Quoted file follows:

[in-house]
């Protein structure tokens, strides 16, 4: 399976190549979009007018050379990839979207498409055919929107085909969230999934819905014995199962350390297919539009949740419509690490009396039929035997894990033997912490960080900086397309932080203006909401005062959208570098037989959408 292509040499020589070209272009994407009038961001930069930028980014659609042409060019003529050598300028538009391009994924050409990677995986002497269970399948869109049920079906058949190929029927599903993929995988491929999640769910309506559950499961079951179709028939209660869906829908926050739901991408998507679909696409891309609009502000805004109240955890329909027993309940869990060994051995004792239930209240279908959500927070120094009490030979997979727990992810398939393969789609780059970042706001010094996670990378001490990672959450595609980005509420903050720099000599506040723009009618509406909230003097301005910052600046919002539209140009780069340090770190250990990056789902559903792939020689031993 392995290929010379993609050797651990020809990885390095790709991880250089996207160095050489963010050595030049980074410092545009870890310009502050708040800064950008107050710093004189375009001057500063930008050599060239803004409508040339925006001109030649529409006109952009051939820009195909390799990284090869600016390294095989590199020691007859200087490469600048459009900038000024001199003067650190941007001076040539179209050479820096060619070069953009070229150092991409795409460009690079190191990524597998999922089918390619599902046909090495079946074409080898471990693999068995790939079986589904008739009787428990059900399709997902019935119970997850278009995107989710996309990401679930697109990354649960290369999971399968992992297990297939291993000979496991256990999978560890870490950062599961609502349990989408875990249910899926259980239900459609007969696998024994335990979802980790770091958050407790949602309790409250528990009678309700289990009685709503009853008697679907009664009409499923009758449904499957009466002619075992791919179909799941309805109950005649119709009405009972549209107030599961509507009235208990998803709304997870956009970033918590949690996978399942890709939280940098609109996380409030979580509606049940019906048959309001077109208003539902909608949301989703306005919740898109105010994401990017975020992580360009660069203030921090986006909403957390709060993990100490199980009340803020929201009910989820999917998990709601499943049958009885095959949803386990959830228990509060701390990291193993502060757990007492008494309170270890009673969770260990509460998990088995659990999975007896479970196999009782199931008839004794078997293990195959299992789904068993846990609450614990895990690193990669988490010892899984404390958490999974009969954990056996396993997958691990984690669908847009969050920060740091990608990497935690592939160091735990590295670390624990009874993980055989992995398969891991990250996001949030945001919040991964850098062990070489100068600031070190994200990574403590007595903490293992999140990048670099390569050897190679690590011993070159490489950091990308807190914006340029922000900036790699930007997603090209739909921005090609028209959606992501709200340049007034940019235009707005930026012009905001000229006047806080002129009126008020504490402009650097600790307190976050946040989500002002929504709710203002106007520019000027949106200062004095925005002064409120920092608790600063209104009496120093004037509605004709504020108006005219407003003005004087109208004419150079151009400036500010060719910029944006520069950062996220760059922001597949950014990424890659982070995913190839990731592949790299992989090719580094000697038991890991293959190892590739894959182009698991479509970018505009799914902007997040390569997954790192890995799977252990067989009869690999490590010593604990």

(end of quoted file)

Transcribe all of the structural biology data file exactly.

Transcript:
[in-house]
């Protein structure tokens, strides 16, 4: 399976190549979009007018050379990839979207498409055919929107085909969230999934819905014995199962350390297919539009949740419509690490009396039929035997894990033997912490960080900086397309932080203006909401005062959208570098037989959408 292509040499020589070209272009994407009038961001930069930028980014659609042409060019003529050598300028538009391009994924050409990677995986002497269970399948869109049920079906058949190929029927599903993929995988491929999640769910309506559950499961079951179709028939209660869906829908926050739901991408998507679909696409891309609009502000805004109240955890329909027993309940869990060994051995004792239930209240279908959500927070120094009490030979997979727990992810398939393969789609780059970042706001010094996670990378001490990672959450595609980005509420903050720099000599506040723009009618509406909230003097301005910052600046919002539209140009780069340090770190250990990056789902559903792939020689031993 392995290929010379993609050797651990020809990885390095790709991880250089996207160095050489963010050595030049980074410092545009870890310009502050708040800064950008107050710093004189375009001057500063930008050599060239803004409508040339925006001109030649529409006109952009051939820009195909390799990284090869600016390294095989590199020691007859200087490469600048459009900038000024001199003067650190941007001076040539179209050479820096060619070069953009070229150092991409795409460009690079190191990524597998999922089918390619599902046909090495079946074409080898471990693999068995790939079986589904008739009787428990059900399709997902019935119970997850278009995107989710996309990401679930697109990354649960290369999971399968992992297990297939291993000979496991256990999978560890870490950062599961609502349990989408875990249910899926259980239900459609007969696998024994335990979802980790770091958050407790949602309790409250528990009678309700289990009685709503009853008697679907009664009409499923009758449904499957009466002619075992791919179909799941309805109950005649119709009405009972549209107030599961509507009235208990998803709304997870956009970033918590949690996978399942890709939280940098609109996380409030979580509606049940019906048959309001077109208003539902909608949301989703306005919740898109105010994401990017975020992580360009660069203030921090986006909403957390709060993990100490199980009340803020929201009910989820999917998990709601499943049958009885095959949803386990959830228990509060701390990291193993502060757990007492008494309170270890009673969770260990509460998990088995659990999975007896479970196999009782199931008839004794078997293990195959299992789904068993846990609450614990895990690193990669988490010892899984404390958490999974009969954990056996396993997958691990984690669908847009969050920060740091990608990497935690592939160091735990590295670390624990009874993980055989992995398969891991990250996001949030945001919040991964850098062990070489100068600031070190994200990574403590007595903490293992999140990048670099390569050897190679690590011993070159490489950091990308807190914006340029922000900036790699930007997603090209739909921005090609028209959606992501709200340049007034940019235009707005930026012009905001000229006047806080002129009126008020504490402009650097600790307190976050946040989500002002929504709710203002106007520019000027949106200062004095925005002064409120920092608790600063209104009496120093004037509605004709504020108006005219407003003005004087109208004419150079151009400036500010060719910029944006520069950062996220760059922001597949950014990424890659982070995913190839990731592949790299992989090719580094000697038991890991293959190892590739894959182009698991479509970018505009799914902007997040390569997954790192890995799977252990067989009869690999490590010593604990």